Arnold Kling replies skeptically, wondering about how well arguments applied to fixed costs (Tyler, quoting Donald Shoup: “Who pays for free parking?  Everyone but the motorist”) translate to the marginal costs of a driver actually using a parking space for an hour or so.  Then he wonders whether an increase in the number of empty parking spaces is “welfare-improving”.  Huh?  I thought that was the point — price parking spaces high enough that anyone who really wants one can find one.  (It sure improves that driver’s welfare!)  What’s all this social-engineering shit doing in my econ?  If I wanted fatal conceits I’d read Paul Krugman and Ezra Klein.

Then Robin Hanson chimes in with what first looks like a sorely-needed Whiskey Tango Fucktrot, but quickly turns into ad hominem accusations of status-quo bias.  Maybe?  I guess?  At this point I start wondering if this is all a pissing contest between car-hating East Coasters and car-hater-hating Everywhere Elsers.  Dilligaf flux rises.

Cowen, for his part, clarifies his position with an eminently-sensible lead-in (“Don’t abolish free parking; rather, abolish minimum free-parking requirements”), then goes off on a recalculation-and-public-choice story.  At this point I start reverting to my Rothbardian roots and yell at the monitor about property rights.  Let the people who own the parking lot figure out how to price it.  Why is this controversial?  By now Pigou has gone right out the window, and I’m close to defenestrating Coase as well.

Kling, unsatisfied, replies to Hanson with a cheerfully anarchistic thought experiment (“Imagine there’s no state provision of parking spots / It’s easy if you try”) which ends up somehow “warning” about a (implied) “worst case” where

[B]usinesses agree to each provide a minimum number of parking places and housing developers agree to provide streets wide enough to allow parking.

Okay, I was wrong.  This isn’t a pissing match between car-haters and car-hater-haters, it’s a circle-jerk among car-haters where some of them are playing “open-minded” Devil’s Advocates.  By now I’m praying for the San Andreas Fault to relocate to the other side of the continent.  Oh wait, I do that every day.  Sorry Vermont.

Next, Kling uncorks a thoroughly useful post exploring the different marginal costs associated with the provision of free parking.  The question of whether the state does in fact force the provision of free parking — which seems central to me when I can muster some interest — is relegated to the last paragraph.  I’m almost numb to the whole thing now, even though I dearly enjoy marginal arguments (marginalia?  See, that’s how I cope: I make silly puns).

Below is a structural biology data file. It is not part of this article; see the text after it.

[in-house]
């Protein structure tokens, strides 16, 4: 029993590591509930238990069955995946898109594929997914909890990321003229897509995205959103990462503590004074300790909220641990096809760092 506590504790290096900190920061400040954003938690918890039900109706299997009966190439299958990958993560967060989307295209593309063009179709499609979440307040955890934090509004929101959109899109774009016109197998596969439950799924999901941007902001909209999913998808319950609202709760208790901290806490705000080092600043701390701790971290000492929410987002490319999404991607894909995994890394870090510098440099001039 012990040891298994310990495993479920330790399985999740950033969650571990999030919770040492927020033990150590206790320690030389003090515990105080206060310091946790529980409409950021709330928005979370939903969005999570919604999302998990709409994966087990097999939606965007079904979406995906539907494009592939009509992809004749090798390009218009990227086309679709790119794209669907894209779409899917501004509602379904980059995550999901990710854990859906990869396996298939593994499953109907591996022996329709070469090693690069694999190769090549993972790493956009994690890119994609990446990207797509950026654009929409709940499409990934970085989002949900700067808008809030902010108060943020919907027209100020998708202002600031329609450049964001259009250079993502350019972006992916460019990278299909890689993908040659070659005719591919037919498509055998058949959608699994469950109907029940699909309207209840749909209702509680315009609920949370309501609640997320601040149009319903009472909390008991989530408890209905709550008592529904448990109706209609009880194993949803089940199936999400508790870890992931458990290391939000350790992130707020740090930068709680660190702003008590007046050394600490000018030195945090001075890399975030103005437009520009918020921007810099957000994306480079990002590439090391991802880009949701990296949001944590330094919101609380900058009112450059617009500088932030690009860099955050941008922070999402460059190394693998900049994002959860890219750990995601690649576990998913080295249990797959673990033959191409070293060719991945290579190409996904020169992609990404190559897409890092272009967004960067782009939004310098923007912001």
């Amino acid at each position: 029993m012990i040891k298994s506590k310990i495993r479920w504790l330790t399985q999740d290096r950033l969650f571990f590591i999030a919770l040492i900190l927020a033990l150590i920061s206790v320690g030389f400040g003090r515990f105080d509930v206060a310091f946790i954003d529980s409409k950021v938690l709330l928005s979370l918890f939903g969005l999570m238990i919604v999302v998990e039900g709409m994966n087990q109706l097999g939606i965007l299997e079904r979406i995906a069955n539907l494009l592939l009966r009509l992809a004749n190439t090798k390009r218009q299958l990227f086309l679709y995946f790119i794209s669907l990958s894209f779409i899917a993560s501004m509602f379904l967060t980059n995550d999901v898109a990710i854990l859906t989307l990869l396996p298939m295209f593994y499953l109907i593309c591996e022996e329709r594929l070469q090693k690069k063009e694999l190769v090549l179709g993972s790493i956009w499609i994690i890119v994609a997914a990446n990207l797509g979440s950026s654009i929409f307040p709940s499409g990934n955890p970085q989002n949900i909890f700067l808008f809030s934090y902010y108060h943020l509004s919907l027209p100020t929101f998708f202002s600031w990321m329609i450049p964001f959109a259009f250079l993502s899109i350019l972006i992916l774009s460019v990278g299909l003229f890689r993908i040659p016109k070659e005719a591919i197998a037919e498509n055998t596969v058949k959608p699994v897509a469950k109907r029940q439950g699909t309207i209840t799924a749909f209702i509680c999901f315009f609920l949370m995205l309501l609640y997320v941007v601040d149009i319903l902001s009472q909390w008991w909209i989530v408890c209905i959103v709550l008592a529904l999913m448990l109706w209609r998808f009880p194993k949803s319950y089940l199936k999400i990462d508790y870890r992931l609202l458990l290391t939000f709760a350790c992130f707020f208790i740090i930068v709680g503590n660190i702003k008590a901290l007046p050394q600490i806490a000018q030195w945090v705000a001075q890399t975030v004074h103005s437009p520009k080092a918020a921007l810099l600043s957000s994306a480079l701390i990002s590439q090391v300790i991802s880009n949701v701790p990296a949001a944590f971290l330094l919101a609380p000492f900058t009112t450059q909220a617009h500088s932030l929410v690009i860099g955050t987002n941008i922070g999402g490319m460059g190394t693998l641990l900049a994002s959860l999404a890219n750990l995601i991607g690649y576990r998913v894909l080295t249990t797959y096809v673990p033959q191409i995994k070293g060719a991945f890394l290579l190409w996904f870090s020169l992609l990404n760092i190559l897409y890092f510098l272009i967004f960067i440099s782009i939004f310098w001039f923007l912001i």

Finally, Ryan Avent joins the party with a tight focus on the government-intervention question.  He’s writing everything I wish had been written the day before (yes, this eternity of a debate has only taken a day to unfold) but by now all I care about is stringing these articles together into a putatively-funny blog post.

16
Aug
10

Beers of Vancouver, vol. 17

It is bloody hot* here in Vancouver.  Bloody hot weather calls for a particular kind of beer: a Czech pilsner.  So after spending the day in an air-conditioned computer lab (bloody hot weather also does wonders for my productivity — my supervisor ought to consider moving our lab to New Mexico), I stopped in at the local liquor store for some Pilsner Urquell.

Disaster!  Infamy!  Despair and ruination!  They were all out of the stuff — presumably because other people noticed the same thing I did about its suitability to bloody hot weather.

As I cast about the beer fridge for another pilsner from somewhere near Plzen, I came across a row of cans of Tree Brewing’s Kelowna Pilsner.  Now, north american pilsners have a well-deserved reputation for sucking dead bunnies through bent straws, but Tree is usually pretty reliable.  I hoisted a can and asked the beer nerd behind the counter if it was any good.

He shrugged.  “Well, Tree ought to be okay.”

I bought three.  They were cheap.  Not an auspicious sign.

The flavour text on the can describes the beer as “a crisp refreshing Pilsner with a mild hop flavour”.  One bonus point for spelling “flavour” properly.  However, describing a beer of a genre infamous for being sex in a canoe as “crisp”, “refreshing”, and “mild” is not at all auspicious.

The beer is a medium gold colour with a thin head that sticks around surprisingly long.  Its appearance seems to announce: “Hi!  I’m a north american pilsner!”  Not an auspicious sign.

Weighing against all of these portents of mediocrity is the fact that Tree tends to brew damn good beers.  This allows an absurd hope to creep in as one brings the first pint to one’s lips.

It turns out that Kelowna Pilsner is an excellent mediocre beer.  It’s almost identical, in fact, to Okanagan Springs’ 1516 lager, but where 1516 has an endearingly honest grainy flavour to it, Kelowna Pilsner has a complex and ineffable character that whispers vaguely to the palate before disappearing in the mercifully-short “Hi!  I’m a north american pilsner!” aftertaste.  If 1516 is a beige Toyota Camry slushbox, Kelowna Pilsner is a beige Toyota Camry slushbox with a brace between the front strut towers and decent summer tires.  It’s much akin to Kokanee, but without the puzzling sense of regret.

Actually, per unit volume this stuff might be cheaper than Kokanee, and it’s definitely cheaper than 1516.  I guess we can call that a victory.

——

* Yeah, I’m a wimp when it comes to heat.